Nuclear is a no brainer. The "no nukes" crowd may want to recuse themselves from all future debate – they have been the cause of a great deal of the problem esp in the US.

    All rock musicians who participated in the No Nukes concerts back in the day, especially Springsteen need to be rounded up and sent to Guantanemo for crimes against humanity snd the planet.

    And, in the US, the "no drilling offshore" crowd need to get off the stage. Rights must be sold and plans must be made to begin drilling offshore and in Alaska. The highest environmental standards must be met, but drill we must and drill we will.

    Nearly all alternative approaches need to be encouraged- including largely symbolic things ( in many areas ) like wind.

    Don’t forget expanded mass transit / rail freight in cities and between them. New York has a very extensive mass transit system, but I can think of maybe ten passenger rail and freight projects that could untangle roads by reducing truck traffic and getting people out of cars. Bet the situation is not much different in London or other big and medium size cities.

    There remains a lot of low hanging fruit in the conservation area. The weekend will begin in about eight hours here. And all through my city, and maybe yours, lights will blaze from Friday, through all day Saturday and Sunday in tall and empty office buildings Very few have received the message about conservation.

    Like George Carlin essentially said, we have bad leaders because we who elect them are bad people. The politicians don’t care because we don’t care. Not enough anyway.Look around.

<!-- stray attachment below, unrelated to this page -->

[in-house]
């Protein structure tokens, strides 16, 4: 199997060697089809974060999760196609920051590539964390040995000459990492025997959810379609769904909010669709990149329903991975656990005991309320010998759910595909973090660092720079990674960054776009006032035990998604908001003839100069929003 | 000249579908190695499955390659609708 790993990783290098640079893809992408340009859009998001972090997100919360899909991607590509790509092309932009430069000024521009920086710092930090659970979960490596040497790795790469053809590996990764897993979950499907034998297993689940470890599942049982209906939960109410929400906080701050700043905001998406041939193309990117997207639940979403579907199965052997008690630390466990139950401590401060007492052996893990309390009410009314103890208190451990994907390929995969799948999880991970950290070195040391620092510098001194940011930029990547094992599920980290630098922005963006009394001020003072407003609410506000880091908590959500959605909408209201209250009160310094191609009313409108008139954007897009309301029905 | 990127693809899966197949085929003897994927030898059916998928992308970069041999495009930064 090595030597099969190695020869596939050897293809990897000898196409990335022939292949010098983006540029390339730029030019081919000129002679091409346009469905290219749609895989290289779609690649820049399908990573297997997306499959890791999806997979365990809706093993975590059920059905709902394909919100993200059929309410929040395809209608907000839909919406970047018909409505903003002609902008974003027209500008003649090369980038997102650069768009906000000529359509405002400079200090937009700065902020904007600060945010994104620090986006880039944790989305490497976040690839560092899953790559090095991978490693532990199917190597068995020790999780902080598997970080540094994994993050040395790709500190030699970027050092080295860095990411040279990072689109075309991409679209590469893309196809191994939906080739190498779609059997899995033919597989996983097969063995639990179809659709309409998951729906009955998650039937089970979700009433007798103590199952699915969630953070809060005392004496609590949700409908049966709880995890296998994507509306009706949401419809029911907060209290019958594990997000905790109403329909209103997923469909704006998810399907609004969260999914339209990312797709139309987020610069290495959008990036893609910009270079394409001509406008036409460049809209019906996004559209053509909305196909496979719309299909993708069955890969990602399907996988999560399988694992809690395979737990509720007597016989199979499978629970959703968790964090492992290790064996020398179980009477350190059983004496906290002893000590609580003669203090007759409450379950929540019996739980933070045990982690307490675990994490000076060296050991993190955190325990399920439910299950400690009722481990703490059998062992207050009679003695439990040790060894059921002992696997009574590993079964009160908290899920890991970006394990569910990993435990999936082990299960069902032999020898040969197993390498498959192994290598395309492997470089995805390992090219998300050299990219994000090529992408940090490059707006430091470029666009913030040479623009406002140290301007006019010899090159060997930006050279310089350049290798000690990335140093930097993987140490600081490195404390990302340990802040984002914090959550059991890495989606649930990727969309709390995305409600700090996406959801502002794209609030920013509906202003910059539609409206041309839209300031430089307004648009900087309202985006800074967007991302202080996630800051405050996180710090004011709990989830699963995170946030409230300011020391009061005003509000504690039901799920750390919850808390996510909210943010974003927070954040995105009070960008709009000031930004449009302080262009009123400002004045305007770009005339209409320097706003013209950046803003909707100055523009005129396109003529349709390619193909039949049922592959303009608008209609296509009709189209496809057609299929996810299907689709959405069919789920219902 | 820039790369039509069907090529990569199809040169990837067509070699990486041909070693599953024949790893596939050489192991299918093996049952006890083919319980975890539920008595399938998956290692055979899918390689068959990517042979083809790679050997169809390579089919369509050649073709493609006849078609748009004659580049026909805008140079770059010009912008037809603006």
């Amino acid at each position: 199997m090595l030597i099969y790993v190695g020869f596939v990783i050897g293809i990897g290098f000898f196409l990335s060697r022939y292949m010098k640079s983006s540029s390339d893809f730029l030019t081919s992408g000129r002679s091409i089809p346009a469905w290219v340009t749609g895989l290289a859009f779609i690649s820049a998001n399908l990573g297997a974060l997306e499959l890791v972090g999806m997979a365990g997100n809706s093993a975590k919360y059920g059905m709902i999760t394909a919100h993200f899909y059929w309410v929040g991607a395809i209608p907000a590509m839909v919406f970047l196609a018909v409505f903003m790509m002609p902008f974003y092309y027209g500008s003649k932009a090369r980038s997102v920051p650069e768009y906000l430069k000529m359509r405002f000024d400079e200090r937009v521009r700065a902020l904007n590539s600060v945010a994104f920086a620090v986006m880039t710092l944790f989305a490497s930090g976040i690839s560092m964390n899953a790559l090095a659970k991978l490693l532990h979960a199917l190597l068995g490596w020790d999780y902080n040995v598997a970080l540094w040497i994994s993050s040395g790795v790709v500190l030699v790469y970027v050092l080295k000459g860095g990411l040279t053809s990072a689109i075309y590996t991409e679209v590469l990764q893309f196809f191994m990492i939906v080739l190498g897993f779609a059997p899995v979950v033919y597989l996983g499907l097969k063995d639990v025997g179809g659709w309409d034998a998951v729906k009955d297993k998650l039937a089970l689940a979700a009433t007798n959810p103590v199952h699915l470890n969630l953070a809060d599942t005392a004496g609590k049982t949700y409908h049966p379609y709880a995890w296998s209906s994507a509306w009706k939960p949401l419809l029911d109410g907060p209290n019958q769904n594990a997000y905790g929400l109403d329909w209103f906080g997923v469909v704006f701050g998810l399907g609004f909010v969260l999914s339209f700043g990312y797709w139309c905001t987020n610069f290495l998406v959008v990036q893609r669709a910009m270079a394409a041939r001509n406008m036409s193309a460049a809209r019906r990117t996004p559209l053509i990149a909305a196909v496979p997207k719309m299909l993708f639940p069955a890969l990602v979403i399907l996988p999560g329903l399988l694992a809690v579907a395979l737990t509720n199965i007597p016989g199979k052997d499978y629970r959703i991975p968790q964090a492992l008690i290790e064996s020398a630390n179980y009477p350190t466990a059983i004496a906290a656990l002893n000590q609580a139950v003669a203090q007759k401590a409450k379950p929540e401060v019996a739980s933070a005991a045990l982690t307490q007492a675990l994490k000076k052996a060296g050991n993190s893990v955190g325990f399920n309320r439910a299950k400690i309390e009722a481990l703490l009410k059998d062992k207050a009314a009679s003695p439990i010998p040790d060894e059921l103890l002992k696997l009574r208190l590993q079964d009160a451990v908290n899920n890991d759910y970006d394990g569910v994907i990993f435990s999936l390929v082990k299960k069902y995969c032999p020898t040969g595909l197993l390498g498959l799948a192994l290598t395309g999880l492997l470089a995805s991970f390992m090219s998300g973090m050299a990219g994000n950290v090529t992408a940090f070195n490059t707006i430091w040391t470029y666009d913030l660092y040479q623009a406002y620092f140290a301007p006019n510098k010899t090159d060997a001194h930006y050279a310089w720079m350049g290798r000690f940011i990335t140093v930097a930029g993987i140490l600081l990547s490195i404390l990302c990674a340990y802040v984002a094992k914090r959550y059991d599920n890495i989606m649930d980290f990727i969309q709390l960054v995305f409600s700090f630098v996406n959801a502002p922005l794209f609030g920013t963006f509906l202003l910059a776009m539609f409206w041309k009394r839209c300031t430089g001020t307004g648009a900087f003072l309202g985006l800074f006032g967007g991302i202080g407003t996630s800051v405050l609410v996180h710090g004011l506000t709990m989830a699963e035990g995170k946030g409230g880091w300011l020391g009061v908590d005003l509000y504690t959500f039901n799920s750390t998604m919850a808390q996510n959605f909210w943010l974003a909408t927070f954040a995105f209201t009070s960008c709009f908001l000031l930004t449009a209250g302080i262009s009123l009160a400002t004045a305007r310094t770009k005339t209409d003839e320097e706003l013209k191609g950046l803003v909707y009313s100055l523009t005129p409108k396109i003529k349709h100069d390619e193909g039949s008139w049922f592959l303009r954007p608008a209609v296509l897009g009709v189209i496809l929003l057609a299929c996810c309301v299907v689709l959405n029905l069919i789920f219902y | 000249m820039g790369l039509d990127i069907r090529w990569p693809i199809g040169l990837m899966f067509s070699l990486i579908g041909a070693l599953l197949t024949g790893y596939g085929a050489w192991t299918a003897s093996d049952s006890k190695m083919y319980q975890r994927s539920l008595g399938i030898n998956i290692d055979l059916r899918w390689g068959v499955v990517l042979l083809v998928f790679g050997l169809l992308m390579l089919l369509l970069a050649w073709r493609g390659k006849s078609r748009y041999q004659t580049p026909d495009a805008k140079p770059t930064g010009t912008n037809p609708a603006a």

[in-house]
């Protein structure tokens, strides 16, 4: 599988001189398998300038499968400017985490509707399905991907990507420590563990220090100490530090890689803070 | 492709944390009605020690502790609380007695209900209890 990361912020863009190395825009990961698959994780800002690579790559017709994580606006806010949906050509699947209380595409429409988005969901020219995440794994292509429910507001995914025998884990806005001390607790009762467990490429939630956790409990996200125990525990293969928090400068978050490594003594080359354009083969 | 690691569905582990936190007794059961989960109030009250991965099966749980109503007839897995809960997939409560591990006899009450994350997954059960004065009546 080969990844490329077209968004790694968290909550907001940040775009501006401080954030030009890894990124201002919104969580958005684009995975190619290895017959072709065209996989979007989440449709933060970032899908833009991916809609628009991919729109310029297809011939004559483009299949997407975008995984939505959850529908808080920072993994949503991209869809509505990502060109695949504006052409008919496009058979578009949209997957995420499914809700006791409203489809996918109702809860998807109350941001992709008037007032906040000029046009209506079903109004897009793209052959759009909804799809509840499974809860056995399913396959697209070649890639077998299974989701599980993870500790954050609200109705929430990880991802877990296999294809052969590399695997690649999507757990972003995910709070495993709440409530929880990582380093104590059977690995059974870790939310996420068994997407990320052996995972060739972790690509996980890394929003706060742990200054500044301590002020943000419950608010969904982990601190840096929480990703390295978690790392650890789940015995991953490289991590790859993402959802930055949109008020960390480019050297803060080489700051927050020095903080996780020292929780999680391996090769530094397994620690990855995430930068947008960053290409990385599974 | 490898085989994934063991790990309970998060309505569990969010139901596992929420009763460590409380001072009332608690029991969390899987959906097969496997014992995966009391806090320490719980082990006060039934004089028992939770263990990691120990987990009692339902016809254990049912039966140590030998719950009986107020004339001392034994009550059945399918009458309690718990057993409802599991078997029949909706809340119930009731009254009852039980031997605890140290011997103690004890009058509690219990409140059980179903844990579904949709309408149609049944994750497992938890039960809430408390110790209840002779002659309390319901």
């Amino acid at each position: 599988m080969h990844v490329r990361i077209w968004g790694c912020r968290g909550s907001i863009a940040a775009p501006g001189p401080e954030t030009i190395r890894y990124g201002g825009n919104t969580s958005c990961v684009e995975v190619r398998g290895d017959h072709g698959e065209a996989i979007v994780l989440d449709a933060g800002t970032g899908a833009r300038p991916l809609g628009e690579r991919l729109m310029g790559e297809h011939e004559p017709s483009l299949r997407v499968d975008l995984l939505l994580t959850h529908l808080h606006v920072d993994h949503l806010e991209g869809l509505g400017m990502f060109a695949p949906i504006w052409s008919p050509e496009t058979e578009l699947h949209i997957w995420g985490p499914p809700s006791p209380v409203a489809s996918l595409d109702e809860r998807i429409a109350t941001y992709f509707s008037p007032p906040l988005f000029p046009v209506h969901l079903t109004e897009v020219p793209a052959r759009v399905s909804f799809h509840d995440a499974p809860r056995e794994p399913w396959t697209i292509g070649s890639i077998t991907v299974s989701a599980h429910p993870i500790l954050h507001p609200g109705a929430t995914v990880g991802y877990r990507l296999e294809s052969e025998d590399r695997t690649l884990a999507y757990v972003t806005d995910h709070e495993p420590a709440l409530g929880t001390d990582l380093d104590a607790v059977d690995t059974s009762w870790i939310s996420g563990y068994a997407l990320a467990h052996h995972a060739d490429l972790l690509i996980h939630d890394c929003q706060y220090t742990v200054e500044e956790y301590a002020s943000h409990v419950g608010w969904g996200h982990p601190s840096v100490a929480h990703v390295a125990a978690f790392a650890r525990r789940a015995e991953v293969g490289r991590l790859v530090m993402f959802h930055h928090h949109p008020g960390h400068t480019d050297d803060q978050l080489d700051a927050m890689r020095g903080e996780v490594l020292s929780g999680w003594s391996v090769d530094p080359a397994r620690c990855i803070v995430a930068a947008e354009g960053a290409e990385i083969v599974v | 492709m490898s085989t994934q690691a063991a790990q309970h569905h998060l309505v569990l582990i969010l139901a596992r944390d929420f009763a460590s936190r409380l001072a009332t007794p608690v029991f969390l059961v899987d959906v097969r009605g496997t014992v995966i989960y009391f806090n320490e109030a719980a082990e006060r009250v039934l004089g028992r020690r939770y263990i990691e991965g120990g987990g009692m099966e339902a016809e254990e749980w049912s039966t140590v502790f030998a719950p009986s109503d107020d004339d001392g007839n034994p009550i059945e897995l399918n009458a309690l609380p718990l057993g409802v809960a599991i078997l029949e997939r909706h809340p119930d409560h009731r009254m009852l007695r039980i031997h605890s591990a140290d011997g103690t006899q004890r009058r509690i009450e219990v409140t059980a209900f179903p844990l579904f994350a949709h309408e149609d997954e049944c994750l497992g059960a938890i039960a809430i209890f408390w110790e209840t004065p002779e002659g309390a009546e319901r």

9. Phantom

    The UK is already committed to building a new generation of nuclear power stations. But cost and capacity constraints mean that none are likely to be on-stream before 2020.

    The British Isles have enormous wind-power potential due to their position. The same will be true for wave and tidal when those technologies are more proven.

  10. Solar projects put on hold to protect environment.

    Faced with a surge in the number of proposed solar power plants, the federal government has placed a moratorium on new solar projects on public land until it studies their environmental impact, which is expected to take about two years. The Bureau of Land Management says an extensive environmental study is needed to determine how large solar plants might affect millions of acres it oversees in six Western states — Arizona, California, Colorado, Nevada, New Mexico and Utah. But the decision to freeze new solar proposals temporarily, reached late last month, has caused widespread concern in the alternative-energy industry, as fledgling solar companies must wait to see if they can realize their hopes of harnessing power from swaths of sun-baked public land, just as the demand for viable alternative energy is accelerating.

  11. Henry

    Your comment at 3.01 reminds me of the true story of Ronald Reagan who was coming under pressure to curtail logging in old growth forests. He remarked that trees weren’t perfect and that they sometimes caused death and injury in forest fires etc.

    He was visiting (I think) a college campus. Facing the entrance was a large tree, to which a placard had been attached, which read: "Mr President, please cut me down before I kill again!"

  12. Peter

    Yeah, and it was someone around Reagan’s time that said that pollen and other things that emanated from plants was a form of "pollution"